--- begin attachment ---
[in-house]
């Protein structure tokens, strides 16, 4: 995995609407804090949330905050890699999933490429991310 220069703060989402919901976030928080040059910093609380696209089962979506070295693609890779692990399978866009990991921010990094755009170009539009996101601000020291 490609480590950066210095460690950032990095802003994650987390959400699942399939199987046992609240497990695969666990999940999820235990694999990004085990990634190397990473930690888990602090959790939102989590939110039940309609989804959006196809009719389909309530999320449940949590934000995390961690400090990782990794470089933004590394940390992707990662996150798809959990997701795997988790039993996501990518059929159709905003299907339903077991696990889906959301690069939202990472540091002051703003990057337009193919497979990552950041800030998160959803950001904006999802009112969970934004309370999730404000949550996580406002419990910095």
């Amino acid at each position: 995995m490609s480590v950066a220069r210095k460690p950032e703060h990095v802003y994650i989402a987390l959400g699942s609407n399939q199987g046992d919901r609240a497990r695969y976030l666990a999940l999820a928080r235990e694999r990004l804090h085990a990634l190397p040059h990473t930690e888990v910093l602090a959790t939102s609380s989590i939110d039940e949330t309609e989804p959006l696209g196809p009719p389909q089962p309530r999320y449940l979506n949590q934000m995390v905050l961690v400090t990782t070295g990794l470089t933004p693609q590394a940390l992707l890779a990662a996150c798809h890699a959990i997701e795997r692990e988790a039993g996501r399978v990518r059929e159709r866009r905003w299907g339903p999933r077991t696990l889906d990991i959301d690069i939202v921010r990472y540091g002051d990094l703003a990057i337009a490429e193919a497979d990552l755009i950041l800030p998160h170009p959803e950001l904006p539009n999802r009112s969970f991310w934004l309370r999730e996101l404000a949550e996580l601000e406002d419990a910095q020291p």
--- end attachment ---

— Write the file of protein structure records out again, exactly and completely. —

[in-house]
């Protein structure tokens, strides 16, 4: 995995609407804090949330905050890699999933490429991310 220069703060989402919901976030928080040059910093609380696209089962979506070295693609890779692990399978866009990991921010990094755009170009539009996101601000020291 490609480590950066210095460690950032990095802003994650987390959400699942399939199987046992609240497990695969666990999940999820235990694999990004085990990634190397990473930690888990602090959790939102989590939110039940309609989804959006196809009719389909309530999320449940949590934000995390961690400090990782990794470089933004590394940390992707990662996150798809959990997701795997988790039993996501990518059929159709905003299907339903077991696990889906959301690069939202990472540091002051703003990057337009193919497979990552950041800030998160959803950001904006999802009112969970934004309370999730404000949550996580406002419990910095």
């Amino acid at each position: 995995m490609s480590v950066a220069r210095k460690p950032e703060h990095v802003y994650i989402a987390l959400g699942s609407n399939q199987g046992d919901r609240a497990r695969y976030l666990a999940l999820a928080r235990e694999r990004l804090h085990a990634l190397p040059h990473t930690e888990v910093l602090a959790t939102s609380s989590i939110d039940e949330t309609e989804p959006l696209g196809p009719p389909q089962p309530r999320y449940l979506n949590q934000m995390v905050l961690v400090t990782t070295g990794l470089t933004p693609q590394a940390l992707l890779a990662a996150c798809h890699a959990i997701e795997r692990e988790a039993g996501r399978v990518r059929e159709r866009r905003w299907g339903p999933r077991t696990l889906d990991i959301d690069i939202v921010r990472y540091g002051d990094l703003a990057i337009a490429e193919a497979d990552l755009i950041l800030p998160h170009p959803e950001l904006p539009n999802r009112s969970f991310w934004l309370r999730e996101l404000a949550e996580l601000e406002d419990a910095q020291p």